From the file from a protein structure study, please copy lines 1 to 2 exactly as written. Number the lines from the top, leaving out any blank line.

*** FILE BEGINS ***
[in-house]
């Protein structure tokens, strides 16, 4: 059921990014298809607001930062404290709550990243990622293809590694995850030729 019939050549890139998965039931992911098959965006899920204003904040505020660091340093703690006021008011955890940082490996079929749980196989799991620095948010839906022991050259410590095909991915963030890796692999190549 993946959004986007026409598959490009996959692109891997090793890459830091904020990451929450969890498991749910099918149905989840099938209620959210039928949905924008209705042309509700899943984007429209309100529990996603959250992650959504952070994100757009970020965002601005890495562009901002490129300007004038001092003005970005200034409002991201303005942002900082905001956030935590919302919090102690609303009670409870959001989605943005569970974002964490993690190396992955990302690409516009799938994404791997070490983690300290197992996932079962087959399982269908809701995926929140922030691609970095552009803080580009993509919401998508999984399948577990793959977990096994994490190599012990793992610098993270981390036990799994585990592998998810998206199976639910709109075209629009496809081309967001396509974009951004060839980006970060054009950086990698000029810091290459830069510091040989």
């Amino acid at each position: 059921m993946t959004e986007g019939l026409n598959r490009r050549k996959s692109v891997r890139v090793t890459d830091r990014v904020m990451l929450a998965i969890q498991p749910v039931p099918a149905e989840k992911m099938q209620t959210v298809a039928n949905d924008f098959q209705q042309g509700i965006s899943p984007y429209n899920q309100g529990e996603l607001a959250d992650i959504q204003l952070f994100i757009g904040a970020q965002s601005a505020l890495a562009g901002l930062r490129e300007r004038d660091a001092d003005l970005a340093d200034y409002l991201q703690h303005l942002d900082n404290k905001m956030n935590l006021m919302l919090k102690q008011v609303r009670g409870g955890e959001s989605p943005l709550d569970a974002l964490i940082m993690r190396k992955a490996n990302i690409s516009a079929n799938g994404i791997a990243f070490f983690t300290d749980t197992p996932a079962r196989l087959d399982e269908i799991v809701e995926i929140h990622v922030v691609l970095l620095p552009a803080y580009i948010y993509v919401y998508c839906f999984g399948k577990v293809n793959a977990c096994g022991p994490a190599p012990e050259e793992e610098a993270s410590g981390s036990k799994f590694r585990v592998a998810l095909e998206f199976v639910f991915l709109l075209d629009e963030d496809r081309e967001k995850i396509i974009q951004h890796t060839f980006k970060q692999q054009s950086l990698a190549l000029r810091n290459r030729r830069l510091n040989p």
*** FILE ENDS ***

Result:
[in-house]
């Protein structure tokens, strides 16, 4: 059921990014298809607001930062404290709550990243990622293809590694995850030729 019939050549890139998965039931992911098959965006899920204003904040505020660091340093703690006021008011955890940082490996079929749980196989799991620095948010839906022991050259410590095909991915963030890796692999190549 993946959004986007026409598959490009996959692109891997090793890459830091904020990451929450969890498991749910099918149905989840099938209620959210039928949905924008209705042309509700899943984007429209309100529990996603959250992650959504952070994100757009970020965002601005890495562009901002490129300007004038001092003005970005200034409002991201303005942002900082905001956030935590919302919090102690609303009670409870959001989605943005569970974002964490993690190396992955990302690409516009799938994404791997070490983690300290197992996932079962087959399982269908809701995926929140922030691609970095552009803080580009993509919401998508999984399948577990793959977990096994994490190599012990793992610098993270981390036990799994585990592998998810998206199976639910709109075209629009496809081309967001396509974009951004060839980006970060054009950086990698000029810091290459830069510091040989």